Since the start of the UN climate conference COP27 held in the city of Sharm el Sheikh, Egypt has been the focus of criticism for its management of this key event for the future of the planet.
After arduous negotiations, COP27 agreed to create a loss and damage fund for the countries most vulnerable to global warming.
The poor and developing countries had been claiming this fund for three decades, since historically they have hardly contributed to global warming, but they are the ones that suffer the most from its consequences.
Although many delegates expressed their “hope” regarding the creation of such a fund, they also admitted their “disappointment” at the lack of progress in reducing greenhouse gas emissions.
At each COP there is a tacit agreement for the host country to set aside its national interests in order to reach a consensus agreement more or less approved by all.
But this year, some observers criticized that Egypt, an important diplomatic ally of the Gulf oil and gas states and Russia, was not a neutral arbiter.
“We are fair, impartial and transparent,” defended the Egyptian president of COP27, Foreign Minister Sameh Chukri.
“If there were mistakes, there was no bad intention behind it, we did everything in the interest of the negotiations,” he added.
Hydrocarbon pressure groups
“The influence of the fossil energy industry was everywhere,” criticized Laurence Tubiana, architect of the 2015 Paris agreement.
According to the NGOs, COP27 welcomed 25% more oil and gas lobbyists than COP26 in Glasgow, that is, more than all the delegates from the Pacific islands, on the front lines of climate change.
“The Egyptian presidency produced a text that clearly protects the oil and gas states and the fossil fuel industry,” Tubiana continued.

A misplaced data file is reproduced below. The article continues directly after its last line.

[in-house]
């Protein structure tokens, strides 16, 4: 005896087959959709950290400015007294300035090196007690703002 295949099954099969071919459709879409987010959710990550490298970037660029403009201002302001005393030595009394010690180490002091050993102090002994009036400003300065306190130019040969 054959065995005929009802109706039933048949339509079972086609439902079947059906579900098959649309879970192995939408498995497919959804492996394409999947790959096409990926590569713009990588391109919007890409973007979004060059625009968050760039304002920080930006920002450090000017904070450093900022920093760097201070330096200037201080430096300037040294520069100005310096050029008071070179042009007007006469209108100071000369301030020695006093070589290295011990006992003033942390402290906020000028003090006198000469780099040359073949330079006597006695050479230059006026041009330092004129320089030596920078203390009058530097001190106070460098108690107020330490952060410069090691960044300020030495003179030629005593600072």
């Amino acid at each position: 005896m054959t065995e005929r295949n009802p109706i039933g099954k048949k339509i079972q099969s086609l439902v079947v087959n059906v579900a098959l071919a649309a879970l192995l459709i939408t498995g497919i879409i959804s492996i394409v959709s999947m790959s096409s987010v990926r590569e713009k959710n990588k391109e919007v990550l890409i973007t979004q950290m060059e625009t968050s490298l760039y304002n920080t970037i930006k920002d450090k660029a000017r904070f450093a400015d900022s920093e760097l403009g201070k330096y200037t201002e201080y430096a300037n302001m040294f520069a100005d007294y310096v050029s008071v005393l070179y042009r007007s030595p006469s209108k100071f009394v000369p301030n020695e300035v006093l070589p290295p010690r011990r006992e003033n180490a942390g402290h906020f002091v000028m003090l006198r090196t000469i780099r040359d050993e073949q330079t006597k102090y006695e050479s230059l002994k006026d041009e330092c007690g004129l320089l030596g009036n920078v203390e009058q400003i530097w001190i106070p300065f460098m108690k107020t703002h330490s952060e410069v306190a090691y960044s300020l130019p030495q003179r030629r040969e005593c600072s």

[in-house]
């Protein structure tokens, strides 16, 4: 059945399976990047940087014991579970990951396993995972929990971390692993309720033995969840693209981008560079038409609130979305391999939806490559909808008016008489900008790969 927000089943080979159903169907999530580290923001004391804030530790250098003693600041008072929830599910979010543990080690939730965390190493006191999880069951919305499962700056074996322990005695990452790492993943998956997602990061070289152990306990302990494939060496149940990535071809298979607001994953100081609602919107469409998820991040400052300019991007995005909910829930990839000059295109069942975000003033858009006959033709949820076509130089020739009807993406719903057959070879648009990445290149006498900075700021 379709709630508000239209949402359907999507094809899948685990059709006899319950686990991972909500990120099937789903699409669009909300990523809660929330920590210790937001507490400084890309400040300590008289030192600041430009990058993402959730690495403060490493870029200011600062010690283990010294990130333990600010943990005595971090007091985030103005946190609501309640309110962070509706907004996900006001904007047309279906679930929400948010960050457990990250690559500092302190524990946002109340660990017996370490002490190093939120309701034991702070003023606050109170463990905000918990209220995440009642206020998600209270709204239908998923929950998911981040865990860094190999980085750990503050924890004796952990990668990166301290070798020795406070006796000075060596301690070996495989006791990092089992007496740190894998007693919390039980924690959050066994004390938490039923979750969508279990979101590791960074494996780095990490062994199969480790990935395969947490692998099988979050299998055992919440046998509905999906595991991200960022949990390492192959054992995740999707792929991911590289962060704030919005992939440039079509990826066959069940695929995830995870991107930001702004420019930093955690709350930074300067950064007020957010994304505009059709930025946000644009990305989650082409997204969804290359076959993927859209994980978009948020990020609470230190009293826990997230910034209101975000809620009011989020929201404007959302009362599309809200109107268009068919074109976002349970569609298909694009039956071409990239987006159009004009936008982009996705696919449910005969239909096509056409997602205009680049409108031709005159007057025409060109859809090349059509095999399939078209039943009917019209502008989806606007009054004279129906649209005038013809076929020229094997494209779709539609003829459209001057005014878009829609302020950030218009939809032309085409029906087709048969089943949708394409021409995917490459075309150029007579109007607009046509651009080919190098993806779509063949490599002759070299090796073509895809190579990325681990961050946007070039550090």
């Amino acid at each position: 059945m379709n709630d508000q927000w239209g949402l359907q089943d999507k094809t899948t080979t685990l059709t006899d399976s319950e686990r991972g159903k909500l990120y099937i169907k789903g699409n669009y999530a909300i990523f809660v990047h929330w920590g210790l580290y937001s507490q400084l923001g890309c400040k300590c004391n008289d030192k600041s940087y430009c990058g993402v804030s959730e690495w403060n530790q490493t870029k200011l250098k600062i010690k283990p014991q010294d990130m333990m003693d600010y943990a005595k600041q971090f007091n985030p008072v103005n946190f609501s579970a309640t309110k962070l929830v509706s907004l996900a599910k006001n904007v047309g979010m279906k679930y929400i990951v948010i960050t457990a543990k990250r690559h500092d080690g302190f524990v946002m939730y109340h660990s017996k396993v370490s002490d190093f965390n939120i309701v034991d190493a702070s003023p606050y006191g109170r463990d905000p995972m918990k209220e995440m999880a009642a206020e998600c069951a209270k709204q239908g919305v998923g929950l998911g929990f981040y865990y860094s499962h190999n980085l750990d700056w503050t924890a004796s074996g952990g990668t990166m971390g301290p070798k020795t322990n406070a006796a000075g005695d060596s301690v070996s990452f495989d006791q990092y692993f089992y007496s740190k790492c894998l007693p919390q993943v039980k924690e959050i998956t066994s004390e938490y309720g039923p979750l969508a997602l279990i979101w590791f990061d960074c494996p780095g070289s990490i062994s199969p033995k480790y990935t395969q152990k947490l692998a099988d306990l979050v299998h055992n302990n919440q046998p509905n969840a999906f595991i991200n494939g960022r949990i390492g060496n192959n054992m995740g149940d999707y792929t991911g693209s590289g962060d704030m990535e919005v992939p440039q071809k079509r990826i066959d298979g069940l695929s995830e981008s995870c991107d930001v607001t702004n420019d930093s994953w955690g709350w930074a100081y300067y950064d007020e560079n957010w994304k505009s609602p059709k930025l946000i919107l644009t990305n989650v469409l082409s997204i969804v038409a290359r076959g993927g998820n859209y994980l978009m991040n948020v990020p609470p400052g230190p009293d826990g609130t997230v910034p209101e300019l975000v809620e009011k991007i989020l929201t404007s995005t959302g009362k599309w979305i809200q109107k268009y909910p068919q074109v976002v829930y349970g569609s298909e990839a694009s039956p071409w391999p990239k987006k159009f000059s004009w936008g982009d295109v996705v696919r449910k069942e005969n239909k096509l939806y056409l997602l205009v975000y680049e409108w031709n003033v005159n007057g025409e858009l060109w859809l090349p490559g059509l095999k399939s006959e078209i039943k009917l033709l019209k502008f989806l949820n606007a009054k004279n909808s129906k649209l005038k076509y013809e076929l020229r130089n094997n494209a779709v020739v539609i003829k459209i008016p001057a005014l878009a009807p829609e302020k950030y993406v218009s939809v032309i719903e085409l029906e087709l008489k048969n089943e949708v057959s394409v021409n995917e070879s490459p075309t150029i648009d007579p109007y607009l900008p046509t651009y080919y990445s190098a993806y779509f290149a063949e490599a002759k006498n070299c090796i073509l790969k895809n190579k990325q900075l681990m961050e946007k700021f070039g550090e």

The final document does not mention any output of hydrocarbons, which are the main responsible for greenhouse gas emissions and, therefore, for global warming.
Egypt “put its national interests first and was not a transparent mediator,” judged Alden Meyer of the E3G think tank.
For this expert, who has been attending all the COP conferences for 27 years, Sharm el Sheikh did not host a climate summit but a “hydrocarbon industry show”.
In a harsh speech, European Commission Vice President Frans Timmermans said he was “disappointed” at the lack of ambition to limit global warming to 1.5°C above pre-industrial levels.
“What we have before us is not enough. It does not bring the added efforts needed for major emitters to step up and accelerate their emissions cuts,” he criticized.
The British Alok Sharma, president of the COP26, detailed for his part a list of proposals on the exit from fossil fuels and the reduction of emissions that were not reflected in the final text. They were also not in the initial Egyptian proposals, he said.
Before the final marathon, Egypt was also at the center of criticism for the logistics of the event.
Guests complained about a lack of water, overpriced snacks, poor access for the disabled, and close surveillance deemed “unnecessary” at best and dangerous at worst.
Egypt quickly resolved logistical issues but did not change monitoring protocols, a recurring theme at climate conferences.
Negotiators were on edge until the last minute waiting for the next surprise. “I have never seen anything like it: there is no transparency, we cannot foresee anything, it is chaos,” said one of them.
Frustration reached a fever pitch in the last few hours, when Egypt refused to distribute the working paper it had submitted on the sensitive issue of “loss and damage”.
In the case of the European Union, Timmermans was called alone, in the middle of the night. He did not obtain a copy and could only read the proposed text to inform the 27 EU countries, community sources said.
Melissa Galbraith is the World News reporter for Globe Live Media. She covers all the major events happening around the World. From Europe to Americas, from Asia to Antarctica, Melissa covers it all. Never miss another Major World Event by bookmarking her author page right here.